In January of 1910, flooding struck the city of Paris. Water saturated the earth and flooded through storm drains, pipes, catacombs, and the Metro, inundating the city for several weeks. Citizens of Paris were forced to travel by boat or build wooden walkways too and fro, while hundreds struck out for refugee camps on the hills like Montmartre, where the famed Basilique du Sacré Cœur was nearing completion. And, in the cinematic world created by Bibo Bergeron, a monsterous man-sized flea won the hearts of Parisians through song.
French trailer for Un Monstre à Paris.
Un Monstre à Paris (or A Monster in Paris in English) was released to acclaim in 2011 under the helm of director and storywriter Bergeron, with help from producer Luc Besson and screenwriter Stéphane Kazandjian. Inspired in part by The Phantom of the Opera, this cabaret musical stars French singers Vanessa Paradis and -M- as the two leads. The former voices the singer Lucille, star of the Montmartre cabaret L'Oiseau Rare, and the latter croons as Francœur, the giant flea created by a chemical accident at the Jardin des Plantes. The accident was caused by the troublemaking inventor/deliveryman Raoul and his lovelorn friend Emile (voiced by Gad Elmaleh and Sébastien Desjours respectively), who were dropping off some fertilizer at the lab of a famed botanist at the Jardin but couldn't keep their hands off the various potions in his laboratory. Unfortunately the crazed police commissioner Maynott (François Cluzet) becomes obsessed with tracking down the harmless monster, both to distract the citizenry from his mishandling of the flood situation and help his campaign for mayor.
The story is fairly typical of a misunderstood monster plot, thankfully without an interspecies romance. It is quite charming and Francœur is adorable for a giant insect. For the most part, what it really has going for it is the beautifully rendered setting of 1910 Paris. Many films set in the City of Lights cannot help but become an ode to it, even by little more than using its notable locations as backdrops. In Monster in Paris we see the Jardin des Plantes, Montmartre and its funicular railway, Basilique du Sacré Cœur, the city's Haussmannian skyline, and a grand climax on, of course, the Eiffel Tower.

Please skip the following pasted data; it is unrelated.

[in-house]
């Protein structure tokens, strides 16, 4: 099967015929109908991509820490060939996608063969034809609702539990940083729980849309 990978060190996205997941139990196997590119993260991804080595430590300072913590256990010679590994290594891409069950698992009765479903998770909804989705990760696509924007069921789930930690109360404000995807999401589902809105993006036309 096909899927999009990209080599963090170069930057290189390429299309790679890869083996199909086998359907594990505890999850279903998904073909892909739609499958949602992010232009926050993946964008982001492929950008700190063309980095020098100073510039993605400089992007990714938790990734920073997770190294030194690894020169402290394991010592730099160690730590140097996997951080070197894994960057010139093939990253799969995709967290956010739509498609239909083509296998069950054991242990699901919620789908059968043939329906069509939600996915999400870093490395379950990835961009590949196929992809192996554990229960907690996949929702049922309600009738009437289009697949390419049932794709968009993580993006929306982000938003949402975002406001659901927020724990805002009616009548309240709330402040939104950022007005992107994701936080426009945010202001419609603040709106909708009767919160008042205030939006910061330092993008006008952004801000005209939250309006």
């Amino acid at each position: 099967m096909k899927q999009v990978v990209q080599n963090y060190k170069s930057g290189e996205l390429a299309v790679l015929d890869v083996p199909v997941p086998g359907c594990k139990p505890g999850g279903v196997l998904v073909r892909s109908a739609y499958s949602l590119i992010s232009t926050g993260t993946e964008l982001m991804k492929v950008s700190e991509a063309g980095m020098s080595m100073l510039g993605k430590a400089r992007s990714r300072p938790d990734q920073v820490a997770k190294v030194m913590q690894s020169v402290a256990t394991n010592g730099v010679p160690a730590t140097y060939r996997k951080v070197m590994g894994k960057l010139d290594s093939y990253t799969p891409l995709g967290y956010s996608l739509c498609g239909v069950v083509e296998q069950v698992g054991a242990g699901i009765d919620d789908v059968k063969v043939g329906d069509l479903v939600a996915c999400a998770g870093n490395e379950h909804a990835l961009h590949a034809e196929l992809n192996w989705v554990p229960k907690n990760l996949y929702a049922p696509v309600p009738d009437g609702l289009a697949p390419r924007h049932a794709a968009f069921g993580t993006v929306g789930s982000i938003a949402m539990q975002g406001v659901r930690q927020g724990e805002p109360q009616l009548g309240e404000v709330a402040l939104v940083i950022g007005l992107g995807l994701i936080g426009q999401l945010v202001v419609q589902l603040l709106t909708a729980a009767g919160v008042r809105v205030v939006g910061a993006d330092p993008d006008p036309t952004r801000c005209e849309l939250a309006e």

Locations in Un Monstre à Paris:
|A greenhouse in the Jardin des Plantes.|
|La Basilique du Sacré Cœur de Montmartre.|
|Paris roofline in the style mandated by Haussmann|
in his extensive renovations of Paris.
|A grey day at the Eiffel Tower.|
That said, ,y wife and I have a disproportionate number of films set in Paris in our collection (e.g.: Midnight in Paris, The Extraordinary Adventures of Adèle Blanc-Sec, Paris, Je T'Aime...) so it is hard for us not to see them as odes. Many films set in Paris go beyond merely using the city as a backdrop, as one might see of so many other cities in cinema. Paris itself is a character, sometimes more alive than the actors. A city of its age and beauty and history demands attention. We might also be sentimentally attached to Monster in Paris because we first saw it onboard our flight to Paris back in 2013.
Besides locations in Paris, there are also other nice nods and winks to French culture. Georges Méliès earns a natural and logical mention. A few fun bits of Edwardian retro-futuristic technology also work their way into the film, like Raoul's high-tech delivery truck and a peddle-powered dirigible. The latter especially fits in with the image of Belle Époque Science Fiction in illustrations from the time period.
With a voice actor as eccentric as -M- it is hard for the film to resist a few in-jokes. Born Matthieu Chedid and hailing from a musical family, he took the stage name -M- to distance himself from his family's reputation and to overcome his stagefright. The character he created was a flamboyant trickster (and a bit of a letch) with hair curling into the shape of an M. He initially rose to stardom in 1997 with the release of the single "Machistador" but has left his persona more by the wayside since his 2009 album Mister Mystère. Prior to Un Monstre à Paris, -M- provided the headline song "Belleville Rendez-vous" for Sylvain Chomet's Triplets of Belleville and collaborated with his costar Vanessa Paradis. Renowned for her Chanel modelling and past relationship with Johnny Depp, Paradis is a strong musician in her own right, having released a "best of" album just prior to Un Monstre à Paris.
Official video for "La Seine" from Un Monstre à Paris.
Even if one does not have any particular sentimental attachments to Paris or affection for French culture and history, Monster in Paris is still a delightful CGI animated film in a beautiful setting. The music is well-done and will leave one humming it for some time after the credits roll. The story of the misunderstood monster resonates well with pretty well anyone, anywhere, of any age. Un Monstre à Paris has air of a monster movie, fairy tale, and a Scientific Romance, with the benefit of being entertaining and charming (and French!).